Justice- The Critical Question

“Is Melbourne fair?” 

If we are to justify whether or not Melbourne is fair, it is necessary to have an understanding of what ‘fair’ actually is. According to the Oxford English dictionary, fair is ‘treating people equally without favouritism or discrimination. For example, ‘the group has achieved fair and equal representation for all its members’. In my opinion, to be ‘fair’, is to portray equality and an absence of bias.

In my opinion, a fair society or community would display the following qualities: the absence of prejudice (whether it concerns gender, race or beliefs), a fair justice system and government, as well as respectful and fair treatment of residents, both young and old.

First of all, the absence of prejudice is necessary in a fair society. However, you  may be wondering, what actually is prejudice? According to ‘The Free Dictionary’, prejudice is a ‘forejudgment, leaning toward one side of a cause for some reason other than a conviction of its justice.’ An example of prejudice would be if a man with Asian backgrounds were to be treated differently because of his race or religion than a man with Australian backgrounds.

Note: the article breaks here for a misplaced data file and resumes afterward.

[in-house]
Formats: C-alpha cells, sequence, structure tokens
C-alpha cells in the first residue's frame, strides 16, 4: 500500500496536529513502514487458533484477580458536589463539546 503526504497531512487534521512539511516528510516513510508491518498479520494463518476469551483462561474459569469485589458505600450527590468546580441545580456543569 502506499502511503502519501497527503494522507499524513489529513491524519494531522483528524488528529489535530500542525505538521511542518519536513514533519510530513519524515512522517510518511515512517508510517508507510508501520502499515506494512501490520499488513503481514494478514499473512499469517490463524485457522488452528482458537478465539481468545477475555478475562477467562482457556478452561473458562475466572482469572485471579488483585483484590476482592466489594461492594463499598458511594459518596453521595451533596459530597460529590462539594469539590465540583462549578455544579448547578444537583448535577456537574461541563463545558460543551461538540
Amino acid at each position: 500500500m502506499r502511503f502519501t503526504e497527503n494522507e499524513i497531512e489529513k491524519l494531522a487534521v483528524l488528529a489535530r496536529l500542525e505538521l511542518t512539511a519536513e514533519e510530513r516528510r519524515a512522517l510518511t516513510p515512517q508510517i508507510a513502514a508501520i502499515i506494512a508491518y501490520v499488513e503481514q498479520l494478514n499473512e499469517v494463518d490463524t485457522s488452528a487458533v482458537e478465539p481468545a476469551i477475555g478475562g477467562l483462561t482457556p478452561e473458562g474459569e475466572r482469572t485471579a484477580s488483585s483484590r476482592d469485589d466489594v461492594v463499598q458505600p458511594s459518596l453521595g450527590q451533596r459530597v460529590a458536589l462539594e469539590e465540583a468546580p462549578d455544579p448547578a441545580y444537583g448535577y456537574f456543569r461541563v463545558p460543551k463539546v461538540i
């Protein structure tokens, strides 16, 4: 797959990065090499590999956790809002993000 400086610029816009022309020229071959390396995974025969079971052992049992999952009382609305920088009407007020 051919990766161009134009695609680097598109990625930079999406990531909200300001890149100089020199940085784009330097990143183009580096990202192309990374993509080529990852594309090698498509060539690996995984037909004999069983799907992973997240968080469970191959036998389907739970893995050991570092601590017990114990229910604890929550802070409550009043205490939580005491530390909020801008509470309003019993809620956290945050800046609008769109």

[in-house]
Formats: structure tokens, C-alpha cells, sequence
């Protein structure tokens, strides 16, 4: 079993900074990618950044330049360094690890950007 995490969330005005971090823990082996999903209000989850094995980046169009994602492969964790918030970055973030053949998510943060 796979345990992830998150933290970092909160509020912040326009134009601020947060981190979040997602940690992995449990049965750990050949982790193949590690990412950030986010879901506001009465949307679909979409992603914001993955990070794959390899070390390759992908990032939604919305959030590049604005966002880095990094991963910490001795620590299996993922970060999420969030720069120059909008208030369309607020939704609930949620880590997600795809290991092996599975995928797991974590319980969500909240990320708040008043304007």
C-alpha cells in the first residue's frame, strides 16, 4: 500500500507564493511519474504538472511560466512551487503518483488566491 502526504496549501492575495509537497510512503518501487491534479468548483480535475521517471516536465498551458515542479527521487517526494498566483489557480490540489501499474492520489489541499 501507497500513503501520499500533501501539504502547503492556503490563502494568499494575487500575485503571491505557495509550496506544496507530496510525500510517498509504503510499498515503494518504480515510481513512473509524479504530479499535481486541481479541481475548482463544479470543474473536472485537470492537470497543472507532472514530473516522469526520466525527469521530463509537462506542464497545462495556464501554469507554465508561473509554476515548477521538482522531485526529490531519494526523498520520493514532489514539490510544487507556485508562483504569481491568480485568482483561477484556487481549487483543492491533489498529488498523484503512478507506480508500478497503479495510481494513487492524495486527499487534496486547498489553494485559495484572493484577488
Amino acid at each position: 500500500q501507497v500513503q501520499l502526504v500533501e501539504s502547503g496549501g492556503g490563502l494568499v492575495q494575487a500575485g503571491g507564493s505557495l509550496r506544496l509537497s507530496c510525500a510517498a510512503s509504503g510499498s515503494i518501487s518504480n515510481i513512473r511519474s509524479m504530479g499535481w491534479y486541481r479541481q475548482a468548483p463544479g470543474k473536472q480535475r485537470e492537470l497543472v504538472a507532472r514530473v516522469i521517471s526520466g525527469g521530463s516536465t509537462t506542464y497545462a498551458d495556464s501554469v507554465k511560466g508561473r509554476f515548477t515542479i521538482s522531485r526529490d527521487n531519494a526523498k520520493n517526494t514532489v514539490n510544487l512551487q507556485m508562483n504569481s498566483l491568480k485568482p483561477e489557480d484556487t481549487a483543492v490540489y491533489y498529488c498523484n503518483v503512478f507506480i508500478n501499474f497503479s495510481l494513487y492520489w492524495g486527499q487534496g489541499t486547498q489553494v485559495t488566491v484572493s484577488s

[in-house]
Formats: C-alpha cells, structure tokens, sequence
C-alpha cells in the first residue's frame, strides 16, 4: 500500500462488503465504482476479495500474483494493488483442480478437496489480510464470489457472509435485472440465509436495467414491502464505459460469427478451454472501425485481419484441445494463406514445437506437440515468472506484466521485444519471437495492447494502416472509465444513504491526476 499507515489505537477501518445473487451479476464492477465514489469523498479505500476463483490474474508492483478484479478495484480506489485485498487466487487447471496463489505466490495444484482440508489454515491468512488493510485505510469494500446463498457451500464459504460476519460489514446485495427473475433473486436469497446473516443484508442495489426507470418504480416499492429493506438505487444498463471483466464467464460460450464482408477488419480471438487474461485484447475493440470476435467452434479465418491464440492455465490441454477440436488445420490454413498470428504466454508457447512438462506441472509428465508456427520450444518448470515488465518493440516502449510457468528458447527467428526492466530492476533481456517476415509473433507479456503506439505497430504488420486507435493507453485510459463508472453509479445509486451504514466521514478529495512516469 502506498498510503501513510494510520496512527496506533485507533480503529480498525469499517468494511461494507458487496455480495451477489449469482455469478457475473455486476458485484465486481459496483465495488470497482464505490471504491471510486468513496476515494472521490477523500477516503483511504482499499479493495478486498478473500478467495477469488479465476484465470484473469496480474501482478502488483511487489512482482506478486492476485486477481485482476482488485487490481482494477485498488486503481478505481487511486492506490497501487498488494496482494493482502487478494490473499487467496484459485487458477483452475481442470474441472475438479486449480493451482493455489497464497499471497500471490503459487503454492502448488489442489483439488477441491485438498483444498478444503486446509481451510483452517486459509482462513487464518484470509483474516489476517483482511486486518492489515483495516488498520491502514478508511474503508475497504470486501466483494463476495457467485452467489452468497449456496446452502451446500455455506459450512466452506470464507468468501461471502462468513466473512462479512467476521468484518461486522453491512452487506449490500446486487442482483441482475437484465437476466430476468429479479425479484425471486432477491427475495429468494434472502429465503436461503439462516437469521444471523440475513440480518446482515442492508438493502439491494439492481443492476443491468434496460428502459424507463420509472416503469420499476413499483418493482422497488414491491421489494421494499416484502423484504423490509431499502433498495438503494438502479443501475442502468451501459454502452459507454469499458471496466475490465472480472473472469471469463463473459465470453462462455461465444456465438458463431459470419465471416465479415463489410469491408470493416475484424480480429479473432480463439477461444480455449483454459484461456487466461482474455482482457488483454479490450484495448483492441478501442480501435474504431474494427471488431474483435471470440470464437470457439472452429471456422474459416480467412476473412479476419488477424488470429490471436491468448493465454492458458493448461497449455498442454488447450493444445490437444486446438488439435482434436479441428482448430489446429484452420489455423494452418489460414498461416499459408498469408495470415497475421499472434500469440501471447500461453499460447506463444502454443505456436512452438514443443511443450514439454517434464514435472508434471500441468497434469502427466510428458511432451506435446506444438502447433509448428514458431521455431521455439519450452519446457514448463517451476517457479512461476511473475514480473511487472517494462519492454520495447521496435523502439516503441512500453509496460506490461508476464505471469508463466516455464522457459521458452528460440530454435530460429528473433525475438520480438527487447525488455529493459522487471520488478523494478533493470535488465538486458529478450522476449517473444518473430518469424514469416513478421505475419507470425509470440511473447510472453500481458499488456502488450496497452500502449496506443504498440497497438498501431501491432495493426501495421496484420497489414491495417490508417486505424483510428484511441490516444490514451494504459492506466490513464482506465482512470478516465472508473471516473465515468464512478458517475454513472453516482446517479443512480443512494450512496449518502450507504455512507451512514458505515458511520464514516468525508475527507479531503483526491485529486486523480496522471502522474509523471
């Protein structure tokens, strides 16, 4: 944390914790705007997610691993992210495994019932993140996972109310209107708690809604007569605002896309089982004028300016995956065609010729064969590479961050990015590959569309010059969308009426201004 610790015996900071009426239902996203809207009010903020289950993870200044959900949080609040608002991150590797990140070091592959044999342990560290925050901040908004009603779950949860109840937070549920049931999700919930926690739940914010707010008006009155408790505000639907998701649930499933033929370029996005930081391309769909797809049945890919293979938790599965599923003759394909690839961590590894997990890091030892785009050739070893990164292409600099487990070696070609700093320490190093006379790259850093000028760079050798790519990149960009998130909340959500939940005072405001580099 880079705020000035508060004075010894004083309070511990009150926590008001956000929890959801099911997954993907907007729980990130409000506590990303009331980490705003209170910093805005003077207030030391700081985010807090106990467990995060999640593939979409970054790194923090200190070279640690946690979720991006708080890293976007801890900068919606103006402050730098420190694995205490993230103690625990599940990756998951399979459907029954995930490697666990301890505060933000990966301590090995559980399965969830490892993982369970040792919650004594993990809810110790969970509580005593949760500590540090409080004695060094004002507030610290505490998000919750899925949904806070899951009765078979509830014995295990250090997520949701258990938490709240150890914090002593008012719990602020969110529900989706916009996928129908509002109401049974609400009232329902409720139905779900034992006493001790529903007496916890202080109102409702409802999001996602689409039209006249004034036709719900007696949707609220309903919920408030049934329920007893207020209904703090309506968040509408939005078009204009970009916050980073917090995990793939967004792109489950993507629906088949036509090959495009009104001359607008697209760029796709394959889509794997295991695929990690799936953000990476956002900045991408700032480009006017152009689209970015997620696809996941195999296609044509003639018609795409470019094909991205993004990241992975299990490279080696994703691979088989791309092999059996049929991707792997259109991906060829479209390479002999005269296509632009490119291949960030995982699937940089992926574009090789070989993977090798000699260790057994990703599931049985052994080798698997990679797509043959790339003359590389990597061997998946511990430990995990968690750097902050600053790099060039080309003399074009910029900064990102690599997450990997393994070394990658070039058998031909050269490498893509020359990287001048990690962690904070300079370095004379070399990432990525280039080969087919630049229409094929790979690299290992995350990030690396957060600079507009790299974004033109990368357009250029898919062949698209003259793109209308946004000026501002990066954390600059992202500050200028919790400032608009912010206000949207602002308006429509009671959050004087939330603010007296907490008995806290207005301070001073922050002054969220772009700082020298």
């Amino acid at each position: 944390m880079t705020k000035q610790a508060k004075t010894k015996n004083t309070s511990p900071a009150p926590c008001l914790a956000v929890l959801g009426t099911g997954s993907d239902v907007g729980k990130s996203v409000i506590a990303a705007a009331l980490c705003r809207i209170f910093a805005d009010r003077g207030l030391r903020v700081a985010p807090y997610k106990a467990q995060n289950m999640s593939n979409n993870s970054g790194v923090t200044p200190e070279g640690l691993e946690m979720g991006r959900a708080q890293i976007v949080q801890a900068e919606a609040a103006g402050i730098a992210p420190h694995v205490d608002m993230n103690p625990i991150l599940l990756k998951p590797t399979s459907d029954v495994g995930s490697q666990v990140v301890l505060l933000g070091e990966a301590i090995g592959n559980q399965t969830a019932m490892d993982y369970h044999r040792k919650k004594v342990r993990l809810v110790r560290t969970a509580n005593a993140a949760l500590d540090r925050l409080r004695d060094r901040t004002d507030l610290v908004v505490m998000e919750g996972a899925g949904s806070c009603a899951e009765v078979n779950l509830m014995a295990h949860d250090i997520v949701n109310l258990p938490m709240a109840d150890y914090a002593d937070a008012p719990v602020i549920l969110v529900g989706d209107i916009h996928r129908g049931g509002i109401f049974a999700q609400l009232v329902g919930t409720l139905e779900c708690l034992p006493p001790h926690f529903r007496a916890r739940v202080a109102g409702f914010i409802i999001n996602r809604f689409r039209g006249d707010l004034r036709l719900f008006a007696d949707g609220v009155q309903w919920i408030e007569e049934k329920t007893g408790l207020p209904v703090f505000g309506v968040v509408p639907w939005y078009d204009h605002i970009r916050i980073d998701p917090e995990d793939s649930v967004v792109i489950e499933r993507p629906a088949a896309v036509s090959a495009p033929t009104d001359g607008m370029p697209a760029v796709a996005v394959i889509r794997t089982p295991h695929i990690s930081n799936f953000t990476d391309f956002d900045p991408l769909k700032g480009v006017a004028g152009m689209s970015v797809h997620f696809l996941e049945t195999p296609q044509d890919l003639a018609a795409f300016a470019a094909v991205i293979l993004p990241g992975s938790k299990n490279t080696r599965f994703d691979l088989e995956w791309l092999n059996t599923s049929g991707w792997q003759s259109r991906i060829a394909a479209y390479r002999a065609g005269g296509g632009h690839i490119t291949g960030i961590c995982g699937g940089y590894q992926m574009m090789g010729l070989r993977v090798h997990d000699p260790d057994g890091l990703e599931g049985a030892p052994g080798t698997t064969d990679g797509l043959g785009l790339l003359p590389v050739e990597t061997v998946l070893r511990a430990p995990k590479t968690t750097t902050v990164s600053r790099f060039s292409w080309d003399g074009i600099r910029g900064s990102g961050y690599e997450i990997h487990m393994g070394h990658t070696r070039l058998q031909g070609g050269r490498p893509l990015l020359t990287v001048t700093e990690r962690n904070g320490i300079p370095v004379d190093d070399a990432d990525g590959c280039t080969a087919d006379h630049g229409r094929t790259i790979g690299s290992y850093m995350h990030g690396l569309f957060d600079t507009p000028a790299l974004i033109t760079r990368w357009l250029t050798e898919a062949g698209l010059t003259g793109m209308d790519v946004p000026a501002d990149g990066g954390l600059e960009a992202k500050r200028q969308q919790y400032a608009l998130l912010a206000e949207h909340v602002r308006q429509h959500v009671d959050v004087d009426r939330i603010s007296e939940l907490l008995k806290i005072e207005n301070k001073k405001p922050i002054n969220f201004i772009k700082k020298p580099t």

In previous Australian prisons of the 1800-1900’s, women were treated differently to men and were the subject of different punishment. I can confidently state that the strong sense of prejudice which was clearly present in past prisons has faded and in prisons of today, there is an absence of prejudice. During the ‘Prisons’ trail, this idea of having no preconceptions was supported by Nick, who was a previously a prison guard and is now a prison manager. He explains to us something along the lines of: ‘You could have a murderer in the prison and a man who received a parking fine. Despite this, you still have to try treat them the same.’